Colleges and Universities across America have set up their own quasi-judicial systems to adjudicate student behavior. While they are pretending to be detectives, judges, juries, and appellate courts – they aren’t officially part of the American legal system.

Colleges encourage accusers – most of whom are women – to go to them instead of the police, but this is usually limited to female students. A recent case out of the University of Virginia (location of the infamous Rolling Stone rape hoax) makes it seem as though some colleges now believe they really are the legal system in their towns.

In April 2017, a student referred to in court documents as John Doe met a woman referred to as Jane Roe at an off-campus establishment. Jane would eventually go with John to his off-campus apartment, where the two engaged in sexual activity. Jane was not a student at UVA and the alleged sexual assault occurred off campus and was unconnected to any university sponsored event. Title IX, the statute that has been used to justify colleges acting as criminal courts, does limit what instances a college can investigate.

Jane reported the encounter as a sexual assault to local police, who investigated for more than a year before contacting UVA’s Title IX coordinator Emily Babb. The school decided to investigate John even though it lacked jurisdiction to do so. By the time the school’s investigation was completed, John had finished his undergraduate degree requirements and was scheduled to graduate.

John was told four months after the investigative file was complete that his “degree w[ould] be held pending final resolution of the current Title IX matter.” He was told he could still “participate fully in all [graduation] ceremonies.”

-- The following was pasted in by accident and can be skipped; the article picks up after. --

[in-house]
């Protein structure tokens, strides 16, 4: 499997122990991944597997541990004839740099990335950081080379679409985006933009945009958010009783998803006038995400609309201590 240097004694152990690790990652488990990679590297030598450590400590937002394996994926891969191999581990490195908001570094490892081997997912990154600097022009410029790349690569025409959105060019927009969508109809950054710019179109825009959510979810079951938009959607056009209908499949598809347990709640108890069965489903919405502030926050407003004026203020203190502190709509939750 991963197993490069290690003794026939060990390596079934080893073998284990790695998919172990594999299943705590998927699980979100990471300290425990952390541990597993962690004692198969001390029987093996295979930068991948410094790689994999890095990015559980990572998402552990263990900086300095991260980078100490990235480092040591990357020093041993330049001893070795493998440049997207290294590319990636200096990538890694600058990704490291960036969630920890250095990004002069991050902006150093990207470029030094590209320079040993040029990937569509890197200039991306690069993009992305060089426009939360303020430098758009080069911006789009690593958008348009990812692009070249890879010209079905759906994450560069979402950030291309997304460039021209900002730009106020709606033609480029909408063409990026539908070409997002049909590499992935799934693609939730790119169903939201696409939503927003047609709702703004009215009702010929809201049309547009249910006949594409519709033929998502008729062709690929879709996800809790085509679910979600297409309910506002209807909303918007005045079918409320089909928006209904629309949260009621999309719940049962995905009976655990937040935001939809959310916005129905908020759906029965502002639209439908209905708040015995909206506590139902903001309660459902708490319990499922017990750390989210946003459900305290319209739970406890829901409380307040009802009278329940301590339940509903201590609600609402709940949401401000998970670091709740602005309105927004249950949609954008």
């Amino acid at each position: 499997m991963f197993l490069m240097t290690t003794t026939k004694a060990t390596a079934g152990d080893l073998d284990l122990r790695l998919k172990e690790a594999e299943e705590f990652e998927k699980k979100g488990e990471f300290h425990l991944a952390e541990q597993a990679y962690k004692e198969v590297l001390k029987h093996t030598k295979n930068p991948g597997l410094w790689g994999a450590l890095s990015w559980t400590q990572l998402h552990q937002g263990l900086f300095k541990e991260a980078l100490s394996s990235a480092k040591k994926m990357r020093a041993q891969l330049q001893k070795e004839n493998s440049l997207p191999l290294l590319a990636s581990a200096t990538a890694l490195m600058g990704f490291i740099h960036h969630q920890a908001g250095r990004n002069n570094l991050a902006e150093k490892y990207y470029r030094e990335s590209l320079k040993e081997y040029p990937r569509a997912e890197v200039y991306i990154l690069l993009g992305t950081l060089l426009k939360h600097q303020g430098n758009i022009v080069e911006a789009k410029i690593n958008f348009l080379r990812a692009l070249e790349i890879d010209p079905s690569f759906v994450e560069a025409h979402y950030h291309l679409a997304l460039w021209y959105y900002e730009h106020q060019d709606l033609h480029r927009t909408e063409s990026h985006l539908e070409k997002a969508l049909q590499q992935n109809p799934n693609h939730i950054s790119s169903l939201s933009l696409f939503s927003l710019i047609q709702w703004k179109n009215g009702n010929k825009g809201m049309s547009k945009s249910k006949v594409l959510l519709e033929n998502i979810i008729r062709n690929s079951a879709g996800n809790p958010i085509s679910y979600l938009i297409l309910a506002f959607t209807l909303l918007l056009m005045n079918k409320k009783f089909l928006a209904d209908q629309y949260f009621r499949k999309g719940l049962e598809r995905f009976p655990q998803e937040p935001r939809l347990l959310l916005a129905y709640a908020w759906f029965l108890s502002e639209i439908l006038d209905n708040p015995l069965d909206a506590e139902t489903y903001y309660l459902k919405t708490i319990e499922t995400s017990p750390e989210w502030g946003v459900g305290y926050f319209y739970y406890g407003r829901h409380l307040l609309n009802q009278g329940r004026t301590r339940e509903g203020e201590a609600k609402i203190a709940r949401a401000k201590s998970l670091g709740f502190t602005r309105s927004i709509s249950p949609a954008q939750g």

According to court documents, John was not given the chance to tell his side of the story before he was threatened with having his degree withheld. John was no longer enrolled at the university, having completed his coursework, and had accepted a job offer to begin working after graduation.

Just days after his graduation weekend, John was provided the Final Investigation Report, which acknowledged that Jane wasn’t a student but John was investigated for a potential violation of the school’s sexual assault policies anyway. The report also concluded there was insufficient evidence to find John responsible for inappropriately touching Jane at the off-campus establishment but sufficient evidence that he sexually assaulted her later at his apartment.

John sued the university, claiming his due process rights were denied and that UVA had no jurisdiction to investigate this particular allegation since Jane wasn’t a student and the alleged assault did not happen on campus.

Judge Glen E. Conrad, a senior U.S. district judge for the western district of Virginia, last month granted John a preliminary injunction stopping the university from holding a Review Panel Hearing of the allegations against John. This will allow John and UVA to argue in court whether an investigation into the allegations should ever have taken place.

Universities are not legal systems. The allegations against John should have been handled exclusively by the actual police and legal system, not the university.

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